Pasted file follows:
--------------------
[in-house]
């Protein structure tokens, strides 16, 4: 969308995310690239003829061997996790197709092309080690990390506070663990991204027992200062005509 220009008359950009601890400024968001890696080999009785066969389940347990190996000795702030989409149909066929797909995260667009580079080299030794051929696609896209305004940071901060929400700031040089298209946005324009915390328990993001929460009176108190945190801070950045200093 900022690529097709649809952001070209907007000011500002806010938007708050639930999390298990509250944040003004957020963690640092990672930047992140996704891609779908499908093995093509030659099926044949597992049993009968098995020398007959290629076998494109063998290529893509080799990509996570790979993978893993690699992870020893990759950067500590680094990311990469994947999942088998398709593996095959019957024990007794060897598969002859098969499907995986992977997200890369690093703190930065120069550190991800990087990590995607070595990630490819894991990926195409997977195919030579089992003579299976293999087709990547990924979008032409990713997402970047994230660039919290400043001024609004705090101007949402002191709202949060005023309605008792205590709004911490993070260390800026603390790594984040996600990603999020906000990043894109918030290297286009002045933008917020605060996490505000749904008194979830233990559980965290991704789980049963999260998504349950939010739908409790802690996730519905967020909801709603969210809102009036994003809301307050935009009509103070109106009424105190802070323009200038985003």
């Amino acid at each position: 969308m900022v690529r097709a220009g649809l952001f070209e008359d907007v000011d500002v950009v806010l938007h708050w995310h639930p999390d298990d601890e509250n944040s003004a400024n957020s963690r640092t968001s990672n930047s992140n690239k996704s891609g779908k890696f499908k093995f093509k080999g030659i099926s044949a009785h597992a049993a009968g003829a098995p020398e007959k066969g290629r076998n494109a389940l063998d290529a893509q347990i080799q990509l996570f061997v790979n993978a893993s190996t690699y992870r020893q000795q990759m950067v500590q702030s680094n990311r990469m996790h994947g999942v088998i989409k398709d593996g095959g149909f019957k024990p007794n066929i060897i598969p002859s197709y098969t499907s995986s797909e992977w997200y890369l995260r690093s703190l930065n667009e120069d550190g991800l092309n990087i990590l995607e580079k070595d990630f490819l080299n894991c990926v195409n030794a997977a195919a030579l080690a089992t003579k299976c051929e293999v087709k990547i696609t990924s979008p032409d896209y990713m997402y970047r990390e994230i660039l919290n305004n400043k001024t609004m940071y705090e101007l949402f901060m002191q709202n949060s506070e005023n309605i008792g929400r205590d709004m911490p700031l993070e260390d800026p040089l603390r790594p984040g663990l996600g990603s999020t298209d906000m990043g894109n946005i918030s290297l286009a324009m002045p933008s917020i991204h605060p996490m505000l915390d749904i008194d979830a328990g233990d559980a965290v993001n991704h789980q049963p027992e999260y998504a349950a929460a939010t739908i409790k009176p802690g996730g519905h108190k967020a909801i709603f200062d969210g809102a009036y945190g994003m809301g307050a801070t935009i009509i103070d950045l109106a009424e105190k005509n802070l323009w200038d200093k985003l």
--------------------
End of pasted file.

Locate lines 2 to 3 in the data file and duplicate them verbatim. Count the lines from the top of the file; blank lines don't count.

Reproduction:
């Protein structure tokens, strides 16, 4: 969308995310690239003829061997996790197709092309080690990390506070663990991204027992200062005509 220009008359950009601890400024968001890696080999009785066969389940347990190996000795702030989409149909066929797909995260667009580079080299030794051929696609896209305004940071901060929400700031040089298209946005324009915390328990993001929460009176108190945190801070950045200093 900022690529097709649809952001070209907007000011500002806010938007708050639930999390298990509250944040003004957020963690640092990672930047992140996704891609779908499908093995093509030659099926044949597992049993009968098995020398007959290629076998494109063998290529893509080799990509996570790979993978893993690699992870020893990759950067500590680094990311990469994947999942088998398709593996095959019957024990007794060897598969002859098969499907995986992977997200890369690093703190930065120069550190991800990087990590995607070595990630490819894991990926195409997977195919030579089992003579299976293999087709990547990924979008032409990713997402970047994230660039919290400043001024609004705090101007949402002191709202949060005023309605008792205590709004911490993070260390800026603390790594984040996600990603999020906000990043894109918030290297286009002045933008917020605060996490505000749904008194979830233990559980965290991704789980049963999260998504349950939010739908409790802690996730519905967020909801709603969210809102009036994003809301307050935009009509103070109106009424105190802070323009200038985003």
């Amino acid at each position: 969308m900022v690529r097709a220009g649809l952001f070209e008359d907007v000011d500002v950009v806010l938007h708050w995310h639930p999390d298990d601890e509250n944040s003004a400024n957020s963690r640092t968001s990672n930047s992140n690239k996704s891609g779908k890696f499908k093995f093509k080999g030659i099926s044949a009785h597992a049993a009968g003829a098995p020398e007959k066969g290629r076998n494109a389940l063998d290529a893509q347990i080799q990509l996570f061997v790979n993978a893993s190996t690699y992870r020893q000795q990759m950067v500590q702030s680094n990311r990469m996790h994947g999942v088998i989409k398709d593996g095959g149909f019957k024990p007794n066929i060897i598969p002859s197709y098969t499907s995986s797909e992977w997200y890369l995260r690093s703190l930065n667009e120069d550190g991800l092309n990087i990590l995607e580079k070595d990630f490819l080299n894991c990926v195409n030794a997977a195919a030579l080690a089992t003579k299976c051929e293999v087709k990547i696609t990924s979008p032409d896209y990713m997402y970047r990390e994230i660039l919290n305004n400043k001024t609004m940071y705090e101007l949402f901060m002191q709202n949060s506070e005023n309605i008792g929400r205590d709004m911490p700031l993070e260390d800026p040089l603390r790594p984040g663990l996600g990603s999020t298209d906000m990043g894109n946005i918030s290297l286009a324009m002045p933008s917020i991204h605060p996490m505000l915390d749904i008194d979830a328990g233990d559980a965290v993001n991704h789980q049963p027992e999260y998504a349950a929460a939010t739908i409790k009176p802690g996730g519905h108190k967020a909801i709603f200062d969210g809102a009036y945190g994003m809301g307050a801070t935009i009509i103070d950045l109106a009424e105190k005509n802070l323009w200038d200093k985003l």